Introduction Among the nearly 21 million military veterans living in the United States, 64.0% of women and 76.1% of men are overweight or obese, higher rates than in the civilian population (56.9% of women and 69.9% of men). Attributes of the residential environment are linked to obesity. The objective of this study was to characterize the residential environments of the US veteran population with respect to availability of food and recreational venues. Methods We used American Community Survey data to determine the concentration of veterans (the percentage of veterans among the adult population) in all continental US census tracts in 2013, and we used proprietary data to construct measures of availability of food and recreational venues per census tract. Using descriptive statistics and ordinary least-squares regression, we examined associations between the concentration of veterans per census tract and those residential environmental features. Results In census tracts with high concentrations of veterans, residents had, on average, 0.5 (interquartile range, 0-0.8) supermarkets within a 1-mile radius, while residents in census tracts with low concentrations of veterans had 3.2 (interquartile range, 0.6-3.7) supermarkets. Patterns were similar for grocery and convenience stores, fast food restaurants, parks, and commercial fitness facilities. In adjusted analyses controlling for census-tract-level covariates, veteran concentration remained strongly negatively associated with availability of those food and recreational venues. In nonmetropolitan tracts, adjusted associations were greatly attenuated and even positive. Conclusion Where veterans live is strongly associated with availability of food outlets providing healthy (and unhealthy) foods and with recreational venues, raising questions about the contributions of veterans' residential environments to their high obesity rates. Additional research is needed to address those questions.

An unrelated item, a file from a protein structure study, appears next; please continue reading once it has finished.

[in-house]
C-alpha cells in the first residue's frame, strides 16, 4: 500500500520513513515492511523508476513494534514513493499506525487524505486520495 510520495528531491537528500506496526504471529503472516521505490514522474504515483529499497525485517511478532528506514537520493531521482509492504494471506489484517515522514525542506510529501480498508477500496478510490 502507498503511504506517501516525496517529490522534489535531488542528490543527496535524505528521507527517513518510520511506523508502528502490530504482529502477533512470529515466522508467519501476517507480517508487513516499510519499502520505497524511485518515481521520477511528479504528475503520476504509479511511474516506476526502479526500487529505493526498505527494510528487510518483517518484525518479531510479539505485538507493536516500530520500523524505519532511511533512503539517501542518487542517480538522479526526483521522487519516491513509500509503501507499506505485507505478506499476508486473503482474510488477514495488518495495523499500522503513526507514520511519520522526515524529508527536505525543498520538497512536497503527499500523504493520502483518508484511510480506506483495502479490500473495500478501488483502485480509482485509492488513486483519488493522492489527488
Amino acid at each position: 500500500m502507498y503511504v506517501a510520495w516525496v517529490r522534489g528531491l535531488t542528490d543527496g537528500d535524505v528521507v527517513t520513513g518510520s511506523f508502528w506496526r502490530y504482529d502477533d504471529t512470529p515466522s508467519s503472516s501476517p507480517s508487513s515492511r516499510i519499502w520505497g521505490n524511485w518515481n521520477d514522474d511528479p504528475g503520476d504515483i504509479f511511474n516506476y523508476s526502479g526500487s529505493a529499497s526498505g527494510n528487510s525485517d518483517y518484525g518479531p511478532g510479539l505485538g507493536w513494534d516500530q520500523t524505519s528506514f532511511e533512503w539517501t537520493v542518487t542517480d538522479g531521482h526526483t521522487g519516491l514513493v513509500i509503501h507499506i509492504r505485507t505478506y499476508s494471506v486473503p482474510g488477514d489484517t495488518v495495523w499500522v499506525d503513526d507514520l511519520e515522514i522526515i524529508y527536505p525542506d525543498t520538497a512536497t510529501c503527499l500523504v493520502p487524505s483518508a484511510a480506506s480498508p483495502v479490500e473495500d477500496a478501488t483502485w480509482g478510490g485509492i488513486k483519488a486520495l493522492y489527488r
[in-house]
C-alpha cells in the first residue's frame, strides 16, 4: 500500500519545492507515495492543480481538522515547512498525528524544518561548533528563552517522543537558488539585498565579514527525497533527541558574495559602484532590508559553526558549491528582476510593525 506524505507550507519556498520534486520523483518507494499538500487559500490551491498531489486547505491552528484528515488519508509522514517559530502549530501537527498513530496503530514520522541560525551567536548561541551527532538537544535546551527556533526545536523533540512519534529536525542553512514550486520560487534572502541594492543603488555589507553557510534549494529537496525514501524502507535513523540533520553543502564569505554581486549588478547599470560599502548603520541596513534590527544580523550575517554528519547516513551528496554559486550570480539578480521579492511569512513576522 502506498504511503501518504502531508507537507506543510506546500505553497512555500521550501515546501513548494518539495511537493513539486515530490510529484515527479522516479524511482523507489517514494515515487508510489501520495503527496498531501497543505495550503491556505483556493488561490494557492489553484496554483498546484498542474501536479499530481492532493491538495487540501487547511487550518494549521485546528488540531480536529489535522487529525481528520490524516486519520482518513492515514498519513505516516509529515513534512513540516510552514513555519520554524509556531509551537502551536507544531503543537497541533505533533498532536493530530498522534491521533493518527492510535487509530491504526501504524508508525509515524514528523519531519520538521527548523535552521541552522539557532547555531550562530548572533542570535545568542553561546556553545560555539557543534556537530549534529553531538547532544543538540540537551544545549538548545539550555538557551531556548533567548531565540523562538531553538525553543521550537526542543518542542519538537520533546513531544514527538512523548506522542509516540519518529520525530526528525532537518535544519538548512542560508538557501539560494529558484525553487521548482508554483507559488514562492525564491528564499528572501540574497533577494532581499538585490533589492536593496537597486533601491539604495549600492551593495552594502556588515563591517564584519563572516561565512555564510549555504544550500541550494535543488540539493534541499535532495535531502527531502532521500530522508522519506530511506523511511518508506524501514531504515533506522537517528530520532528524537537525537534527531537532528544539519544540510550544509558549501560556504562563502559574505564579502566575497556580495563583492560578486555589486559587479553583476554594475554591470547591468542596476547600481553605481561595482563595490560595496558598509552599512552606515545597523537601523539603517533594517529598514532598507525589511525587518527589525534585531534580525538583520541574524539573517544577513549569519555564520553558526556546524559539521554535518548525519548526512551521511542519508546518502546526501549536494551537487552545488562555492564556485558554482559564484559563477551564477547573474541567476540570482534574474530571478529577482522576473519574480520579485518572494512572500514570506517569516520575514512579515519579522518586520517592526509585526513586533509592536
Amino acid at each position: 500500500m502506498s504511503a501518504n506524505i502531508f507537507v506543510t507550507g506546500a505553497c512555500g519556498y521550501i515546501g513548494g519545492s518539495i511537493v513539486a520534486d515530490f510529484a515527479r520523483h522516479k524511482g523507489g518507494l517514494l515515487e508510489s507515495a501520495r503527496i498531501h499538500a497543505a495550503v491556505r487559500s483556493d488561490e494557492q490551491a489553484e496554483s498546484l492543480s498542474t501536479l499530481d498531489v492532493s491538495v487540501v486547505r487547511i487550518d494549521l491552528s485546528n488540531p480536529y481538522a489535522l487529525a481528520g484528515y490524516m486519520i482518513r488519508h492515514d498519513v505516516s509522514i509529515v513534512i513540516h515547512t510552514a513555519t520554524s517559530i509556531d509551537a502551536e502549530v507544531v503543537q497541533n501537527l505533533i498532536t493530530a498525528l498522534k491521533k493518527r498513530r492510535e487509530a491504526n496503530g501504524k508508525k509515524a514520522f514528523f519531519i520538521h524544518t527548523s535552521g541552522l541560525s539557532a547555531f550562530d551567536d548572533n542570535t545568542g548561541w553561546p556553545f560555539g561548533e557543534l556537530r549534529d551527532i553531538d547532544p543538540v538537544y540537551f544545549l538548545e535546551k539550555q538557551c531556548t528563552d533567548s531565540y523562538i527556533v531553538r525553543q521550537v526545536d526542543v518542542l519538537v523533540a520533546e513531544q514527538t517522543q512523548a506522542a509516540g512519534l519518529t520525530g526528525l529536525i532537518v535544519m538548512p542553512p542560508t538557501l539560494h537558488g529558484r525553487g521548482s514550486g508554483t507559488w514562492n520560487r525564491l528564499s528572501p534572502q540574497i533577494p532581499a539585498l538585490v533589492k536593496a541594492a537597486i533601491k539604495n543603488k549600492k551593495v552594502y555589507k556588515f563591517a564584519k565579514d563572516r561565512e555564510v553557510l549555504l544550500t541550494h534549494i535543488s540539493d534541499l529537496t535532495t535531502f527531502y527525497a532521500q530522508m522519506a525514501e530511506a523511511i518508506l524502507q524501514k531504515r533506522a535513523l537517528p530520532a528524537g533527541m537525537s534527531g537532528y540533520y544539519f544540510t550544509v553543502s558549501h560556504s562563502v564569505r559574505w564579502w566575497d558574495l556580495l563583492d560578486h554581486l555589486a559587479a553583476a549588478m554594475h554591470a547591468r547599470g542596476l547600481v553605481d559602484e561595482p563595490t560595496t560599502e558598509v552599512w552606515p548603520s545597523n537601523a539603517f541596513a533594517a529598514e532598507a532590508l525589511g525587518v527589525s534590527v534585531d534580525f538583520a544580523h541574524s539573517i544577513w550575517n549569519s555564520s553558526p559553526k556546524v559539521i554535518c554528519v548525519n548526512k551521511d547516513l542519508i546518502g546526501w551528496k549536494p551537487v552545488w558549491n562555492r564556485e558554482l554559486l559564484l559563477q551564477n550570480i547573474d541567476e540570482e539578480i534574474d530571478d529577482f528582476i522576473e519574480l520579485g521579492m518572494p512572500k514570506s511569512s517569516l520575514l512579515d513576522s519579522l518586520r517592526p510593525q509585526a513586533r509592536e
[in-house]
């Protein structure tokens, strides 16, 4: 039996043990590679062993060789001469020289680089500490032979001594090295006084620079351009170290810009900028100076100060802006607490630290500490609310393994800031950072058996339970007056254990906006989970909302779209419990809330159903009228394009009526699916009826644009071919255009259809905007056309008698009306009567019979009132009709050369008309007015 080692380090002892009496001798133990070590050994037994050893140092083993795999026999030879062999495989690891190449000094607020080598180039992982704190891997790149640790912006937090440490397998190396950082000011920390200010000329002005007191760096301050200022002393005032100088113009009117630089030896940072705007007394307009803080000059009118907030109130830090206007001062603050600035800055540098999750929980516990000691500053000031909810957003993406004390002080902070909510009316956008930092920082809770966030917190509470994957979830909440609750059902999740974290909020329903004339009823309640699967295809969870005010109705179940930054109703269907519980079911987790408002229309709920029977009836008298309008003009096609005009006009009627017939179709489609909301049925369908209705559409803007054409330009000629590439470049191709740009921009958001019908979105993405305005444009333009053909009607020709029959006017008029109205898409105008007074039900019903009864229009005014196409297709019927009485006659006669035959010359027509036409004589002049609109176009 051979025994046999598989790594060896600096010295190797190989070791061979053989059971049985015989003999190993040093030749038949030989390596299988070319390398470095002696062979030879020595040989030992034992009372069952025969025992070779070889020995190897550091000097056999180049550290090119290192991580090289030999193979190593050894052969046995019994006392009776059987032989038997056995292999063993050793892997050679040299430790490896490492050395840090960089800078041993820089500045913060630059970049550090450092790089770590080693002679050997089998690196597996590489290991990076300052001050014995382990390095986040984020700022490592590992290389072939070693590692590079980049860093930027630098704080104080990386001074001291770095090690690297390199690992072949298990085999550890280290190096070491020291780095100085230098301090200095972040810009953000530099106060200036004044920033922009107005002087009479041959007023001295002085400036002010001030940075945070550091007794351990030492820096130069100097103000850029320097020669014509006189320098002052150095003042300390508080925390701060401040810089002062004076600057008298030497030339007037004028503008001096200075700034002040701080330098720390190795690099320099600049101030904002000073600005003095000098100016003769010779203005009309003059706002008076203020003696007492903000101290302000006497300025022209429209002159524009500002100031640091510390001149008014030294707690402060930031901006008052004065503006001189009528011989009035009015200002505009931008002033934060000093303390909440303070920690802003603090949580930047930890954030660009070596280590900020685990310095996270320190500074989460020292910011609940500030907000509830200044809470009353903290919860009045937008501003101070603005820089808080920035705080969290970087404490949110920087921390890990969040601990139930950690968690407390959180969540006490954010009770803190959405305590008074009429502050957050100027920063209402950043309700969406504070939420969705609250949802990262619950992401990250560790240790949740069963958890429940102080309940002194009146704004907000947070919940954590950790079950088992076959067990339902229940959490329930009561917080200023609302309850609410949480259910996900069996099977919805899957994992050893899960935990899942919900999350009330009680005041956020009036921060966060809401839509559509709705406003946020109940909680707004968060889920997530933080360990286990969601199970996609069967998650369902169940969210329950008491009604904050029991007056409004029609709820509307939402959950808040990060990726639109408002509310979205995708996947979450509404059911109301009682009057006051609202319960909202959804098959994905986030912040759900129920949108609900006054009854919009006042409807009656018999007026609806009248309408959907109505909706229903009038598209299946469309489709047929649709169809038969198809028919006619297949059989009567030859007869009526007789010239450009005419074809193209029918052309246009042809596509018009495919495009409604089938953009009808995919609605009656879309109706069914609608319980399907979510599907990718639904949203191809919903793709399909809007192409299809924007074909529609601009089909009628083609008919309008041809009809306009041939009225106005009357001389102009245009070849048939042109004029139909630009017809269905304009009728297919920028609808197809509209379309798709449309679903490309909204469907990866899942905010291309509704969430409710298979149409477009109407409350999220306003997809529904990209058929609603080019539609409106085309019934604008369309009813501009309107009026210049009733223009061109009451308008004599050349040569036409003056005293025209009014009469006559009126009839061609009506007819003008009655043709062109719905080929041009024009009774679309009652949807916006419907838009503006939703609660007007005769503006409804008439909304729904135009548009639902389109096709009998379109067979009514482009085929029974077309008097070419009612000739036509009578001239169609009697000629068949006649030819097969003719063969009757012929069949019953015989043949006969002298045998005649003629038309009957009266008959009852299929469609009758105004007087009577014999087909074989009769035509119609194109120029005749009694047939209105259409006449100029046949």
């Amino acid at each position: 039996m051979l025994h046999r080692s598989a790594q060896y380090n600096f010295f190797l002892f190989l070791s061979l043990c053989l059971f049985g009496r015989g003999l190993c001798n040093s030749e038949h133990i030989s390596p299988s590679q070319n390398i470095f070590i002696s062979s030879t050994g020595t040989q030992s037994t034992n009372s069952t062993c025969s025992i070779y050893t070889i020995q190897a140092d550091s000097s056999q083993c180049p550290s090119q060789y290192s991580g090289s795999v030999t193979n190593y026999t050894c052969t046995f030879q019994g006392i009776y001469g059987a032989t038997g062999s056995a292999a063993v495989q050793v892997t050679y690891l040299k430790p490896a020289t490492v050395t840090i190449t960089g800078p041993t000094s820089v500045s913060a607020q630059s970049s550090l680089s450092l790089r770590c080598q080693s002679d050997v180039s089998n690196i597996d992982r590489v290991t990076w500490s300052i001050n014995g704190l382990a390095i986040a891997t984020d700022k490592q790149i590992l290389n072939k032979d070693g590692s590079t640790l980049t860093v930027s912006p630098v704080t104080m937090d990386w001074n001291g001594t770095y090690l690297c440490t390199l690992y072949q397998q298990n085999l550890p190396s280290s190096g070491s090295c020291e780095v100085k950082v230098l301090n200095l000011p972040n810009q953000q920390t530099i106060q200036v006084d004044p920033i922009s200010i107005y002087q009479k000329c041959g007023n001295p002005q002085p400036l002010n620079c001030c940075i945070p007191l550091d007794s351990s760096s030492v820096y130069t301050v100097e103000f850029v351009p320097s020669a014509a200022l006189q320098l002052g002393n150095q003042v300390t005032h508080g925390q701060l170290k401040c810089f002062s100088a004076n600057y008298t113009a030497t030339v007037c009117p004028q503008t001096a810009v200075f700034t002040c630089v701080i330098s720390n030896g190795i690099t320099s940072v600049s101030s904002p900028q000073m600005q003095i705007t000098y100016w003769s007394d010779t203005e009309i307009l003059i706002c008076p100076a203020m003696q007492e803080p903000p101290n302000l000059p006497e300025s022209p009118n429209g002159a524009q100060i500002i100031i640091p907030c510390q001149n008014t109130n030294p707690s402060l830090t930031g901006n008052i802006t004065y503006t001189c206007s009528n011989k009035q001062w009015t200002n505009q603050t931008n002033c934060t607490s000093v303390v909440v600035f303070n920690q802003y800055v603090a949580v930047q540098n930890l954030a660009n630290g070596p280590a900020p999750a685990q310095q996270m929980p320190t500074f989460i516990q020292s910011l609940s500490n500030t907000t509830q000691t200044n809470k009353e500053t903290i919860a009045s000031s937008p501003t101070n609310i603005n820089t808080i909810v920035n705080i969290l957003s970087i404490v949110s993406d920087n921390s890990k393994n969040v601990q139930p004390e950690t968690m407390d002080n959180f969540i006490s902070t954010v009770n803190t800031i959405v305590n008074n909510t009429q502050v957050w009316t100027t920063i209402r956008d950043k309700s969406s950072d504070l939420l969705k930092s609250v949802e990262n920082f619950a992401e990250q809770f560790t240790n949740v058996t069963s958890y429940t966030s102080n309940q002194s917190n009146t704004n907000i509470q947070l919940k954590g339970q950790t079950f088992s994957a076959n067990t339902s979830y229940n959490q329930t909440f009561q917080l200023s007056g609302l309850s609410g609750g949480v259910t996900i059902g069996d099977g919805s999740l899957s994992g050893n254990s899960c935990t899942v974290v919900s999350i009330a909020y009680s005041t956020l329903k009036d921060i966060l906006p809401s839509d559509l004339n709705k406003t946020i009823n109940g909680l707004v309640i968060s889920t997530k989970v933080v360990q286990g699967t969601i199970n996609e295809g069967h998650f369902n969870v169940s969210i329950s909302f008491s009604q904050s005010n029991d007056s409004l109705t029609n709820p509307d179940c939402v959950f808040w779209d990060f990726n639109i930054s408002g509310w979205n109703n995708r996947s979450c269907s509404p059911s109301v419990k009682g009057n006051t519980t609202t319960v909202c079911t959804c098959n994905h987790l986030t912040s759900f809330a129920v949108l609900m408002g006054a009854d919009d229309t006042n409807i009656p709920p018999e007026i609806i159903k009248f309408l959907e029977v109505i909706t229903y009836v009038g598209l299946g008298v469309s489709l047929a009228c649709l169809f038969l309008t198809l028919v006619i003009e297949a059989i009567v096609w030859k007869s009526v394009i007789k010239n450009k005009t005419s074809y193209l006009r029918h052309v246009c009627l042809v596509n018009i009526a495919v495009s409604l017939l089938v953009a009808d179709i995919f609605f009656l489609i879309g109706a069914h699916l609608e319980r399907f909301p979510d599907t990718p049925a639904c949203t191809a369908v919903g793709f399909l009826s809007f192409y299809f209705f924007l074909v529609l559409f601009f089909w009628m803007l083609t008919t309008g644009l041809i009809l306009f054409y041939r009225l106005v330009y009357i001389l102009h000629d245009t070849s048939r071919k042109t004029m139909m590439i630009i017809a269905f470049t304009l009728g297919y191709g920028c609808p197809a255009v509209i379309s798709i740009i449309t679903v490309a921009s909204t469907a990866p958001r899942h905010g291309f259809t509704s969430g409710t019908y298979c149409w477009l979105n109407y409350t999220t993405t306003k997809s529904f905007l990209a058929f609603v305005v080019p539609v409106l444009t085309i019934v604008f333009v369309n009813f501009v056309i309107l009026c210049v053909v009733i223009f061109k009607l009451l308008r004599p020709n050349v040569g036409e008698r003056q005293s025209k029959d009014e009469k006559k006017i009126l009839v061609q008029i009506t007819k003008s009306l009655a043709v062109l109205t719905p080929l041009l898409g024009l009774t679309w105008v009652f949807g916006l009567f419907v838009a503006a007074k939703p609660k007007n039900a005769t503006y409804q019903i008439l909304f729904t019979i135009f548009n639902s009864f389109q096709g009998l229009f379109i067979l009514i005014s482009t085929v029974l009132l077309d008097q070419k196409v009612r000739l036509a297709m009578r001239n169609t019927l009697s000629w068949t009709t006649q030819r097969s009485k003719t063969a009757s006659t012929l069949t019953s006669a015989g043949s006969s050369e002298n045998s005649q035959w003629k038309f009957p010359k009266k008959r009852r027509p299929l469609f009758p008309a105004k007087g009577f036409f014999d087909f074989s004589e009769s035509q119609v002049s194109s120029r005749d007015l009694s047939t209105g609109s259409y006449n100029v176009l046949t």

All Science Journal Classification (ASJC) codes
- Health Policy
- Public Health, Environmental and Occupational Health